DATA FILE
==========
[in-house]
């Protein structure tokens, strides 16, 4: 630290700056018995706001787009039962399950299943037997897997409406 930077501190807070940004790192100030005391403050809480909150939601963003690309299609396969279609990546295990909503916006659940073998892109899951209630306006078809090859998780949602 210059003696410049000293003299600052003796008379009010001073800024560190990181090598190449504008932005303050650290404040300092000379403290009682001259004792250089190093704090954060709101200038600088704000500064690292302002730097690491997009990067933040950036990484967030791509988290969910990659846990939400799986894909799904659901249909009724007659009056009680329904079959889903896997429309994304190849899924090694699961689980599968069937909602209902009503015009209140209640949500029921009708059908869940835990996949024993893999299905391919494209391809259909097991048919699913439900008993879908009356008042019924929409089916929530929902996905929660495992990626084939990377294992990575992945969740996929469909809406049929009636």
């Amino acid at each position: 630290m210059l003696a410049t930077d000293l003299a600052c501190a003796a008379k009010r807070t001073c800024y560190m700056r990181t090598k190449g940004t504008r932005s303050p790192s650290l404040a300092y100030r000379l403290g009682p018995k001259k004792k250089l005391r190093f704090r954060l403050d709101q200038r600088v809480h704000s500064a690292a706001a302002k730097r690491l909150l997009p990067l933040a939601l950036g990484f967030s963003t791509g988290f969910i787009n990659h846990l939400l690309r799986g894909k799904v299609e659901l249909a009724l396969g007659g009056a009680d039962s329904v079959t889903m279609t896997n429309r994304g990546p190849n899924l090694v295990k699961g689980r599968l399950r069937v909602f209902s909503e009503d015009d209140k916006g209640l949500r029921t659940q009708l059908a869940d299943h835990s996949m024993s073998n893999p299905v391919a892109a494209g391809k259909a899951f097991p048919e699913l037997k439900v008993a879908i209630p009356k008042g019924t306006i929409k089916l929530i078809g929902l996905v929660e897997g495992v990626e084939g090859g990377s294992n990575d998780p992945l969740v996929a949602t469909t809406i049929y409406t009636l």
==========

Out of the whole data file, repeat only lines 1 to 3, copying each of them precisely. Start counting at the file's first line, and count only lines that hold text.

[in-house]
């Protein structure tokens, strides 16, 4: 630290700056018995706001787009039962399950299943037997897997409406 930077501190807070940004790192100030005391403050809480909150939601963003690309299609396969279609990546295990909503916006659940073998892109899951209630306006078809090859998780949602 210059003696410049000293003299600052003796008379009010001073800024560190990181090598190449504008932005303050650290404040300092000379403290009682001259004792250089190093704090954060709101200038600088704000500064690292302002730097690491997009990067933040950036990484967030791509988290969910990659846990939400799986894909799904659901249909009724007659009056009680329904079959889903896997429309994304190849899924090694699961689980599968069937909602209902009503015009209140209640949500029921009708059908869940835990996949024993893999299905391919494209391809259909097991048919699913439900008993879908009356008042019924929409089916929530929902996905929660495992990626084939990377294992990575992945969740996929469909809406049929009636």
């Amino acid at each position: 630290m210059l003696a410049t930077d000293l003299a600052c501190a003796a008379k009010r807070t001073c800024y560190m700056r990181t090598k190449g940004t504008r932005s303050p790192s650290l404040a300092y100030r000379l403290g009682p018995k001259k004792k250089l005391r190093f704090r954060l403050d709101q200038r600088v809480h704000s500064a690292a706001a302002k730097r690491l909150l997009p990067l933040a939601l950036g990484f967030s963003t791509g988290f969910i787009n990659h846990l939400l690309r799986g894909k799904v299609e659901l249909a009724l396969g007659g009056a009680d039962s329904v079959t889903m279609t896997n429309r994304g990546p190849n899924l090694v295990k699961g689980r599968l399950r069937v909602f209902s909503e009503d015009d209140k916006g209640l949500r029921t659940q009708l059908a869940d299943h835990s996949m024993s073998n893999p299905v391919a892109a494209g391809k259909a899951f097991p048919e699913l037997k439900v008993a879908i209630p009356k008042g019924t306006i929409k089916l929530i078809g929902l996905v929660e897997g495992v990626e084939g090859g990377s294992n990575d998780p992945l969740v996929a949602t469909t809406i049929y409406t009636l």